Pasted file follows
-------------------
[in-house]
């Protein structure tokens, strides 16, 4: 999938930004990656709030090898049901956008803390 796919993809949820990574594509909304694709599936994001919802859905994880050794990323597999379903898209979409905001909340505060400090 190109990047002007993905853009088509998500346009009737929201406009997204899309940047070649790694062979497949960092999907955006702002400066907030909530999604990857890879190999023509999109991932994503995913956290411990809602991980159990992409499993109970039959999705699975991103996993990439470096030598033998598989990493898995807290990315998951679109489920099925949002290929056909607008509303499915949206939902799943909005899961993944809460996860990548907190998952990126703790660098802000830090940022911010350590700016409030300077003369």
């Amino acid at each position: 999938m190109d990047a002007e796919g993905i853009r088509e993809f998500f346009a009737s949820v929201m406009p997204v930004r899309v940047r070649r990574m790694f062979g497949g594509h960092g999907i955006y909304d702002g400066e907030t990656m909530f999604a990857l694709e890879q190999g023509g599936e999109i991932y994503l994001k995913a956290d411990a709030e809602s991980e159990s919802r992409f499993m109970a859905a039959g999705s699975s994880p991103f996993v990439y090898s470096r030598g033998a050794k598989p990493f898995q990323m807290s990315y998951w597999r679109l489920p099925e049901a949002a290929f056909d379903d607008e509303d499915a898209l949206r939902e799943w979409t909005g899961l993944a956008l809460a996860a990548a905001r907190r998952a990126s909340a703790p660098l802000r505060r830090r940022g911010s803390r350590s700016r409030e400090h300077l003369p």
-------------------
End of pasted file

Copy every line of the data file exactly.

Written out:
[in-house]
């Protein structure tokens, strides 16, 4: 999938930004990656709030090898049901956008803390 796919993809949820990574594509909304694709599936994001919802859905994880050794990323597999379903898209979409905001909340505060400090 190109990047002007993905853009088509998500346009009737929201406009997204899309940047070649790694062979497949960092999907955006702002400066907030909530999604990857890879190999023509999109991932994503995913956290411990809602991980159990992409499993109970039959999705699975991103996993990439470096030598033998598989990493898995807290990315998951679109489920099925949002290929056909607008509303499915949206939902799943909005899961993944809460996860990548907190998952990126703790660098802000830090940022911010350590700016409030300077003369």
């Amino acid at each position: 999938m190109d990047a002007e796919g993905i853009r088509e993809f998500f346009a009737s949820v929201m406009p997204v930004r899309v940047r070649r990574m790694f062979g497949g594509h960092g999907i955006y909304d702002g400066e907030t990656m909530f999604a990857l694709e890879q190999g023509g599936e999109i991932y994503l994001k995913a956290d411990a709030e809602s991980e159990s919802r992409f499993m109970a859905a039959g999705s699975s994880p991103f996993v990439y090898s470096r030598g033998a050794k598989p990493f898995q990323m807290s990315y998951w597999r679109l489920p099925e049901a949002a290929f056909d379903d607008e509303d499915a898209l949206r939902e799943w979409t909005g899961l993944a956008l809460a996860a990548a905001r907190r998952a990126s909340a703790p660098l802000r505060r830090r940022g911010s803390r350590s700016r409030e400090h300077l003369p």